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Yik Yak is blocking Princeton for harassment? False report, but real panic

Rogue ‘support agent’ plays on racial tensions following ‘Urban Congo’ spat

When a campus newspaper reported that the entire university might get kicked off a popular social-messaging app because its students were jerks, it threw everyone into a panic.

Yik Yak told The College Fix that report was based a false source. But it raised the issue of how explosive the app has become on the nation’s campuses.

The service, which lets users in a specific geographic area post anonymously to a single feed for their community, has already blocked itself from middle and high schools following reports of cyberbullying. Its policy prohibits users under 17.

Yet some college administrators, student leaders and campus activists want Yik Yak to treat their schools the same way – either do more to crack down on racist, sexist or other offensive speech, or face blocking from their campus networks.

The service has some technical capability to identify users when asked: This past weekend Yik Yak helped the FBI identify a student who threatened a mass shooting at Oklahoma State University.

‘Possibly disabling submissions from this region entirely’

yikyakThe Daily Princetonian reported last week that a “Yik Yak support agent” had told a student the service was considering banning Yik Yak content within the university’s region.

“We have received an unusually large number of reports from this area, in the past few days, which has gotten our attention,” the agent wrote in an email to the student, according to the paper.

“We are currently considering implementing manual submission approval or possibly disabling submissions from this region completely.” (The act of banning a region’s Yik Yak content is known as “geo-fencing.”)

But the alleged agent whose email was obtained by the paper is not associated with Yik Yak, Director of Communications Hilary McQuaide told The Fix.

“We’re talking with the Daily Princetonian about a correction with their article. This was not an email that was … sent by us. It is not an email from Yik Yak,” McQuaide said.

A kerfuffle over a racially-tinged performance troupe

The Princetonian’s report fed into existing controversy over the app on campus.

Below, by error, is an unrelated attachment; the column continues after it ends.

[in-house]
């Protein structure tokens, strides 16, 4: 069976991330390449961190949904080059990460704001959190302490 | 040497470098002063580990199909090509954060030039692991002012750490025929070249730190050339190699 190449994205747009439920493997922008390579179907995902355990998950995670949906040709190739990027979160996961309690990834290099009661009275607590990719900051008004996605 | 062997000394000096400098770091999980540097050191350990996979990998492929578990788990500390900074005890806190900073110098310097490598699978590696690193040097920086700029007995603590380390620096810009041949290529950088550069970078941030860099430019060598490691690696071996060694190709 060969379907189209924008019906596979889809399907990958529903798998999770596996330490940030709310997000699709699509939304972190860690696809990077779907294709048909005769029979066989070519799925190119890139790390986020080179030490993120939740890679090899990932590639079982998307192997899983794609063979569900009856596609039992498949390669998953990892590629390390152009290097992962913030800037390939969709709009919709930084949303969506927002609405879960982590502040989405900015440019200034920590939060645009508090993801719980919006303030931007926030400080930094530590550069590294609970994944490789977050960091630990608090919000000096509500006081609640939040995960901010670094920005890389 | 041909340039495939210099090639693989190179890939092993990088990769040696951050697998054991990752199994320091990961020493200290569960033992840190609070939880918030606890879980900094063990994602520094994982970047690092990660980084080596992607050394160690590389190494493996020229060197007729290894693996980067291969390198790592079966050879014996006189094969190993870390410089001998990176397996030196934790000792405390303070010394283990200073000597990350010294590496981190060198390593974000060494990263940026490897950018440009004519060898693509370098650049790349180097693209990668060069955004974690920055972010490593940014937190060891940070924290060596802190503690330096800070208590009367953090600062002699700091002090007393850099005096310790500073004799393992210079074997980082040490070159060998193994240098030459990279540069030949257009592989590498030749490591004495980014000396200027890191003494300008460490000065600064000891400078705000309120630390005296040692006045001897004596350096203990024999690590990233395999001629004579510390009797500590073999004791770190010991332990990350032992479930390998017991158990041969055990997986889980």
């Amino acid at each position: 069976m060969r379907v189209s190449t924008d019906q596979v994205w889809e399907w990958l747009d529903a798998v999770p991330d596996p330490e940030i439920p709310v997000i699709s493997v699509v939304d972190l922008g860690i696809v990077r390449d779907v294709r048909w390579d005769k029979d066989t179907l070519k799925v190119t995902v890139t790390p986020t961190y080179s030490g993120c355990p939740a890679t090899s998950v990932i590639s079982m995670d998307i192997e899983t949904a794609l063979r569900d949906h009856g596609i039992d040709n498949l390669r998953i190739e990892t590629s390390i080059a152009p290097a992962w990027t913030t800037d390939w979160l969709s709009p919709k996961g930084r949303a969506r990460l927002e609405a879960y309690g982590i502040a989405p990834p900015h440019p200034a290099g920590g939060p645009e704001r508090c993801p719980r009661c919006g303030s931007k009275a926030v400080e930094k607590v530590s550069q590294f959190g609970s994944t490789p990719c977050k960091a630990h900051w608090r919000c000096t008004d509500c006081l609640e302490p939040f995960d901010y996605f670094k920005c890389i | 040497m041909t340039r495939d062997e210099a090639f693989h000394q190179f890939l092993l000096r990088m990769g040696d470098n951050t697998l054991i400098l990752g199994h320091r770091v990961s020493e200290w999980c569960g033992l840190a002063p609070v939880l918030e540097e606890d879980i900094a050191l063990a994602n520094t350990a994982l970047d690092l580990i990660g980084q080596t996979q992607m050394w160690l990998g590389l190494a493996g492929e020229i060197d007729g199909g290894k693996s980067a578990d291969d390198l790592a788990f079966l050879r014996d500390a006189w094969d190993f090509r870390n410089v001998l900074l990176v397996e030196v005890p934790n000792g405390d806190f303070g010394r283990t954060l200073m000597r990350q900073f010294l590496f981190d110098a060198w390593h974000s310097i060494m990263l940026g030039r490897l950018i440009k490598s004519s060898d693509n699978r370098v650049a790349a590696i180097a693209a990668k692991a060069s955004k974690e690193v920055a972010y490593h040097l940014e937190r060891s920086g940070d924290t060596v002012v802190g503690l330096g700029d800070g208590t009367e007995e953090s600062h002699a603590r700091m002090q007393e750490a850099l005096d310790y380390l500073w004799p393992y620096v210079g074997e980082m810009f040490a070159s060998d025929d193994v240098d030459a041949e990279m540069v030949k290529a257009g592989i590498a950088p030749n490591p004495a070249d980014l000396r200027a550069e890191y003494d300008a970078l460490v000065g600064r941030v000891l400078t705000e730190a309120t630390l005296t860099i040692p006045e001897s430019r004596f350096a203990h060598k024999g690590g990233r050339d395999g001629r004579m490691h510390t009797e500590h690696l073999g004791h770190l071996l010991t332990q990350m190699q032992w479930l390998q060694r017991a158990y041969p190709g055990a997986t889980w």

BuzzFeed reported April 8 that the Princeton performance troupe “Urban Congo,” composed of swimming and diving team members who bang on percussion while wearing loincloths, had disbanded after one of its shows was shared to Snapchat.

Black students in particular took to Yik Yak to criticize the performance for mocking African tribal culture, and they in turn were criticized by others on the app, some of whom partially identified the black students.

Though Yik Yak declined to comment on the specifics of the content issue at Princeton, McQuaide noted that the service relies on users to deal with offensive content through its “voting” system.

“We have the community up and down voting posts and Yik Yak monitors as well and users can self-report. We have many things working in tandem to maintain a healthy community,” McQuaide said.

The problem with Yik Yak isn’t its content per se, but that its anonymity encourages users to target social movements with impunity, according to a student at a nearby school who says it shouldn’t be banned from campuses.

“Five years from now, [personal time capsule app] Timehop won’t remind certain Yakkers that they compared black people to monkeys during a #BlackLivesMatter demonstration on Livingston [campus],” Rutgers University student Alexandra Meier wrote in The Daily Targum last month.

“It’s time to bring a sense of permanence and accountability for using Yik Yak as a platform for dickheadedness,” Meier said.

A double-edged sword

Yet the app’s anonymity can also challenge the power dynamics inherent in college.

The Fix reported last month that Eastern Michigan University put a mandatory pro-environmentalism honors course on hiatus following student complaints about it on Yik Yak.

One professor in that class didn’t appreciate the comments.

“I have been defamed, my reputation besmirched. I have been sexually harassed and verbally abused,” Margaret Crouch wrote to her union representative, according to The New York Times. “I am about ready to hire a lawyer.”

Even if schools or Yik Yak itself don’t act to block or moderate offensive content on the app, students can voluntarily choose to leave certain conversations off it, student Avaneesh Narla wrote in The Daily Princetonian this week.

“Yik Yak is great for crude jokes and complaints, but we shouldn’t use it as a forum for arguments/dialogue or consider it as indicative of campus mentality,” Narla said.

College Fix reporter Matthew Boyer is a student at Rutgers University.

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About the Author
Matthew Boyer -- Rutgers University.